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– Can you explain the cause
of physiological insulin resistance?
– Hey, it's a million dollar question.
I wish I could explain the exact cause
of insulin resistance,
but unfortunately no one
can say for sure.
Of course there are many
things that we do know,
although the exact process and timeline
of the development of insulin
resistance is still uncertain.
What are things that we know?
Genetics play a role in this, mmkay?
Genetics play a role in this,
and even more concerning,
probably something called
epigenetics plays a role in this.
And that means that we have
genes, maybe possibly all of us,
have the genes to develop
insulin resistance,
but those genes get
turned on in some people,
but not in everyone.
And factors such as
what was the environment
when a mother was pregnant
probably play a big role in this.
So again, genetics
definitely a big factor.
Number two on this is
what you were exposed
to as a child as well.
So in other words it's very interesting,
but beta cells of the pancreas,
which are the cells which produce insulin,
are a lot like the cells of the brain,
meaning that they develop
a lot when we are younger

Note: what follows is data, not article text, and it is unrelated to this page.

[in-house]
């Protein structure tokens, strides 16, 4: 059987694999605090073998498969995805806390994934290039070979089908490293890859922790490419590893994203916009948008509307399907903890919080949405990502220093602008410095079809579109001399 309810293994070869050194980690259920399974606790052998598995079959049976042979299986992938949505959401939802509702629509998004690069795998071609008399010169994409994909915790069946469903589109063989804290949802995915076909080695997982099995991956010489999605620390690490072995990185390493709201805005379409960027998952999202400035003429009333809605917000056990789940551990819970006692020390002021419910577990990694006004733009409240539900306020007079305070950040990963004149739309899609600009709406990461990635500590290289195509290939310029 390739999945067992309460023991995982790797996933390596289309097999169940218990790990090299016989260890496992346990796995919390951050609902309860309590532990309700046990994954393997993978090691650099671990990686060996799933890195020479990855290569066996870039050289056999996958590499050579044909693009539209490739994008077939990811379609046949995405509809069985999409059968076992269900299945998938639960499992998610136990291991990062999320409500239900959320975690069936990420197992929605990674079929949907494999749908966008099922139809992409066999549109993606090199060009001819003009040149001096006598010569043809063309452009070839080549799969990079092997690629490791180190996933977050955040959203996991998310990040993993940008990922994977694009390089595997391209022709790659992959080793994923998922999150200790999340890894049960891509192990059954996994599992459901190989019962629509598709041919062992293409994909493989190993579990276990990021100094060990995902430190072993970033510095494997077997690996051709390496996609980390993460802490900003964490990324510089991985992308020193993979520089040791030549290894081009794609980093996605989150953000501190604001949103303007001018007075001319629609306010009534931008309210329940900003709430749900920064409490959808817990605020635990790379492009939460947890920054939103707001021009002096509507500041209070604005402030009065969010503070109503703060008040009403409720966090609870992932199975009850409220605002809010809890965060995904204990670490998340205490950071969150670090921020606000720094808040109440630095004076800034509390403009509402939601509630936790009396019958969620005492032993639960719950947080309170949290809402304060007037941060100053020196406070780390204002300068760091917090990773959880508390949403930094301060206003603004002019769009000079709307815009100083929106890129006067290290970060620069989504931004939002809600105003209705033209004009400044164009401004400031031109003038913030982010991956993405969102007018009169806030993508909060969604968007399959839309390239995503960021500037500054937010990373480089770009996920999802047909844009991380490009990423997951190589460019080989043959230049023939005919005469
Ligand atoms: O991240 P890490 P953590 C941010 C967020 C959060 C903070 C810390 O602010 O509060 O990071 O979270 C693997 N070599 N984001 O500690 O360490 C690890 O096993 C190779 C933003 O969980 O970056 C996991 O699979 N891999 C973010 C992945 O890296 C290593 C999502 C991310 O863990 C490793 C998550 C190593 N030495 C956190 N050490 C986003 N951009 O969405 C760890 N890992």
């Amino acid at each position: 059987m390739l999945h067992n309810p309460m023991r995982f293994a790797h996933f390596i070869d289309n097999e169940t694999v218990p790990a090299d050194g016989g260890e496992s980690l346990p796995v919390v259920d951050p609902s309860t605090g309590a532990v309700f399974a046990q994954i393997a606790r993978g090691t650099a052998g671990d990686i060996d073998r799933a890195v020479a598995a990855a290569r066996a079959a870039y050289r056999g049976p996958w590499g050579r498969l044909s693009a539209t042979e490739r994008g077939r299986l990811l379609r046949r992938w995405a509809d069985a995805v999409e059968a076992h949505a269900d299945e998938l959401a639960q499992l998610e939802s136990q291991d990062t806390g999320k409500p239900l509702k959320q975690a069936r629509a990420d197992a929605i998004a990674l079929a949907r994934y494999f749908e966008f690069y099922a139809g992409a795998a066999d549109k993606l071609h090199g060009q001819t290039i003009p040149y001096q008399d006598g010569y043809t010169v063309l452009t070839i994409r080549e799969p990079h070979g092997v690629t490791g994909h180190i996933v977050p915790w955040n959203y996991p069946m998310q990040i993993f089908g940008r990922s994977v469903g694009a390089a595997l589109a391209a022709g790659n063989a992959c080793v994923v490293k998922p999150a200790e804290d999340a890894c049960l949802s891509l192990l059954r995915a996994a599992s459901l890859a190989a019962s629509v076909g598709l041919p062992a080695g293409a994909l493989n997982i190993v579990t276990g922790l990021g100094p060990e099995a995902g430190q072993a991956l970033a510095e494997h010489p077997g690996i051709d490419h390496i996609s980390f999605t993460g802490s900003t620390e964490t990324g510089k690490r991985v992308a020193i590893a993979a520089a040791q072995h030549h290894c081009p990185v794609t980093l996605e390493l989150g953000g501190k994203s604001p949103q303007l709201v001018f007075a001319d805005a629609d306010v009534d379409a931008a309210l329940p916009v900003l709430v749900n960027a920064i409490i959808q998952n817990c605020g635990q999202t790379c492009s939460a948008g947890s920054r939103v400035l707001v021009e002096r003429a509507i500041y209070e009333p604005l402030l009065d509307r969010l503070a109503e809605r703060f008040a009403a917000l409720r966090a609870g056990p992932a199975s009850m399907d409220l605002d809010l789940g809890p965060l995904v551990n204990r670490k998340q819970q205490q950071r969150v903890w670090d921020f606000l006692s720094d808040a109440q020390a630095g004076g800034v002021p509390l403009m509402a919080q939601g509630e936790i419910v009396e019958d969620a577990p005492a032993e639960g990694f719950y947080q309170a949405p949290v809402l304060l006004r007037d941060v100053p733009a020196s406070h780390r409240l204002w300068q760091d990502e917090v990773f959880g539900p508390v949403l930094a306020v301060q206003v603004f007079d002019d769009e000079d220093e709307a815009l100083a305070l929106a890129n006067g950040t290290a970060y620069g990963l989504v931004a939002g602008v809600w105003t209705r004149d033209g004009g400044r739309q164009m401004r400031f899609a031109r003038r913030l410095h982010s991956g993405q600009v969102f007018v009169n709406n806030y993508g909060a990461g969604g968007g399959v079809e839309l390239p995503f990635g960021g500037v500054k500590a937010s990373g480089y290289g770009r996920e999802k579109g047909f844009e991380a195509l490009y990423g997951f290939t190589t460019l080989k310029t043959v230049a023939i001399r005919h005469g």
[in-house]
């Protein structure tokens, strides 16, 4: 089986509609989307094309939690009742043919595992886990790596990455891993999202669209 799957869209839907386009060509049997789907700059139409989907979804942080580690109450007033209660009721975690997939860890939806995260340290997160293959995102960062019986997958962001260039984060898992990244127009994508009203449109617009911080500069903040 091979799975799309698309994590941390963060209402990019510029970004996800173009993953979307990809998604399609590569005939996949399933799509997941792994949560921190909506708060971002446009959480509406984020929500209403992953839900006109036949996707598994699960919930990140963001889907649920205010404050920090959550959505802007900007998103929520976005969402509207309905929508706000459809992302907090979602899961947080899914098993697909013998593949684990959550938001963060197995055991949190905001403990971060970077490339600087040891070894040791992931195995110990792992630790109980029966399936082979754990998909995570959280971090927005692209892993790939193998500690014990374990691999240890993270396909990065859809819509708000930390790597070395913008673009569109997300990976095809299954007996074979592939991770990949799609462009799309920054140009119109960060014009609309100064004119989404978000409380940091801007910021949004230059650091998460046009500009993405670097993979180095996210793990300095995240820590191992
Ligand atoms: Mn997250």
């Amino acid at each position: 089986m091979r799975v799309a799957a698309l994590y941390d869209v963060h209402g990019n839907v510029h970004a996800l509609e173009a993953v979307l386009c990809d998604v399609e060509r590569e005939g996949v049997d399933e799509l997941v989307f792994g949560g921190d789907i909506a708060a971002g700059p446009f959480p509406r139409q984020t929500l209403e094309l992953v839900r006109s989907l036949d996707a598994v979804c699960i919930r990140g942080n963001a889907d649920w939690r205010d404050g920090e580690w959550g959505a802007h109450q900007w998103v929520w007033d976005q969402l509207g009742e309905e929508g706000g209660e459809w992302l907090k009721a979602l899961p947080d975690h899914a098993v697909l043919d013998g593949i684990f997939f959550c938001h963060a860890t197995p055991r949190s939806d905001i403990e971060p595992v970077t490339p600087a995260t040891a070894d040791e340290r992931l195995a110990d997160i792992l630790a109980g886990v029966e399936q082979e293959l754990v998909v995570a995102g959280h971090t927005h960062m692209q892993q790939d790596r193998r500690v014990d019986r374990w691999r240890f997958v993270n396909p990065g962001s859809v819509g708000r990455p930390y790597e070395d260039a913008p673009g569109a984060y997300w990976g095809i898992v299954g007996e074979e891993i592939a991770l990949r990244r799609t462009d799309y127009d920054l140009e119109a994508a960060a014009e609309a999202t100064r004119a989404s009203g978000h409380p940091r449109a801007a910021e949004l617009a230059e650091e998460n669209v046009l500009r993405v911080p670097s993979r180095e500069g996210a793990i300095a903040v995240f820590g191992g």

and then they stop developing.
We're not growing new beta cells,
just like we're not
growing new brain cells
when someone is older.
That's all happening in childhood.
And if in childhood someone
is exposed to a lot of sugar,
processed carbohydrates young in life,
what can happen to those beta cells
is that they can hypertrophy,
meaning they get bigger.
And if your beta cells are bigger,
even later in life, if you eat
the exact same carbohydrates
as someone who didn't have this problem,
who has normal beta cell size,
you're gonna throw out more insulin.
And so again, the higher
levels of insulin around
actually themselves, it
is thought, are the key
to creating that insulin resistance.
Of course, again, with
genetics playing a role.
So genetics, early childhood
exposure probably play
a big role, and again
diet in early childhood
is a big deal there.
But again, even if you didn't
have childhood exposures,
if you're eating a lot
of refined carbohydrates,
and once again increasing
the insulin in general,
that high level of insulin itself
can be toxic to the beta cells.
So it's probably not one of those answers,
it's probably a combination.
But again, once you have
it, what can you do,
decrease and deal with the cause of it,
not trying to bandaid
it just with medication.
Deal with the insulin resistance
by allowing your body
to need less insulin.
– Yeah, the million dollar question.

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